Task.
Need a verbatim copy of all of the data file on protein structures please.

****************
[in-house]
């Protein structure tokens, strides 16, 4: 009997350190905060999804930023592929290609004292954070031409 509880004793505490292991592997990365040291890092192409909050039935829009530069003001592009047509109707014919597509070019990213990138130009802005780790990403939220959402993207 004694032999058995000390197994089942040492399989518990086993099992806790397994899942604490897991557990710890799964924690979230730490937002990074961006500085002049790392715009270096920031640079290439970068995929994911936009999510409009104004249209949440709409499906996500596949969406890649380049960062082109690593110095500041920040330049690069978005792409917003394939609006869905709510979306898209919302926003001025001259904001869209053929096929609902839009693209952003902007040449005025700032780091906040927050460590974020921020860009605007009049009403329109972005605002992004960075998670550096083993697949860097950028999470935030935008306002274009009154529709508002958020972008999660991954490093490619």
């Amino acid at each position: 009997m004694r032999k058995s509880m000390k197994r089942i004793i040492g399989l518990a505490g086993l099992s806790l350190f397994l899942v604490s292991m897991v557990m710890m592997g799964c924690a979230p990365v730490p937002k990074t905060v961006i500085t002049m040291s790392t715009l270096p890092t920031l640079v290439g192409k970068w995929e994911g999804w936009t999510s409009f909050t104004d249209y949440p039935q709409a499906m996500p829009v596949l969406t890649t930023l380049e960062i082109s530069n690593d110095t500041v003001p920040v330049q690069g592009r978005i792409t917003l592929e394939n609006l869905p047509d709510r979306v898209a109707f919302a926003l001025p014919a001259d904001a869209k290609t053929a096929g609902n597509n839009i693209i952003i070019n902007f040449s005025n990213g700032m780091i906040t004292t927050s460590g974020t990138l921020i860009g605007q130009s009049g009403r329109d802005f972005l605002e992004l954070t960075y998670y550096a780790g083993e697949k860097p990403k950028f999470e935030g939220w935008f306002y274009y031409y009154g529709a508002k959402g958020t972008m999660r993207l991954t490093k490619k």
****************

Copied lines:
[in-house]
């Protein structure tokens, strides 16, 4: 009997350190905060999804930023592929290609004292954070031409 509880004793505490292991592997990365040291890092192409909050039935829009530069003001592009047509109707014919597509070019990213990138130009802005780790990403939220959402993207 004694032999058995000390197994089942040492399989518990086993099992806790397994899942604490897991557990710890799964924690979230730490937002990074961006500085002049790392715009270096920031640079290439970068995929994911936009999510409009104004249209949440709409499906996500596949969406890649380049960062082109690593110095500041920040330049690069978005792409917003394939609006869905709510979306898209919302926003001025001259904001869209053929096929609902839009693209952003902007040449005025700032780091906040927050460590974020921020860009605007009049009403329109972005605002992004960075998670550096083993697949860097950028999470935030935008306002274009009154529709508002958020972008999660991954490093490619």
């Amino acid at each position: 009997m004694r032999k058995s509880m000390k197994r089942i004793i040492g399989l518990a505490g086993l099992s806790l350190f397994l899942v604490s292991m897991v557990m710890m592997g799964c924690a979230p990365v730490p937002k990074t905060v961006i500085t002049m040291s790392t715009l270096p890092t920031l640079v290439g192409k970068w995929e994911g999804w936009t999510s409009f909050t104004d249209y949440p039935q709409a499906m996500p829009v596949l969406t890649t930023l380049e960062i082109s530069n690593d110095t500041v003001p920040v330049q690069g592009r978005i792409t917003l592929e394939n609006l869905p047509d709510r979306v898209a109707f919302a926003l001025p014919a001259d904001a869209k290609t053929a096929g609902n597509n839009i693209i952003i070019n902007f040449s005025n990213g700032m780091i906040t004292t927050s460590g974020t990138l921020i860009g605007q130009s009049g009403r329109d802005f972005l605002e992004l954070t960075y998670y550096a780790g083993e697949k860097p990403k950028f999470e935030g939220w935008f306002y274009y031409y009154g529709a508002k959402g958020t972008m999660r993207l991954t490093k490619k």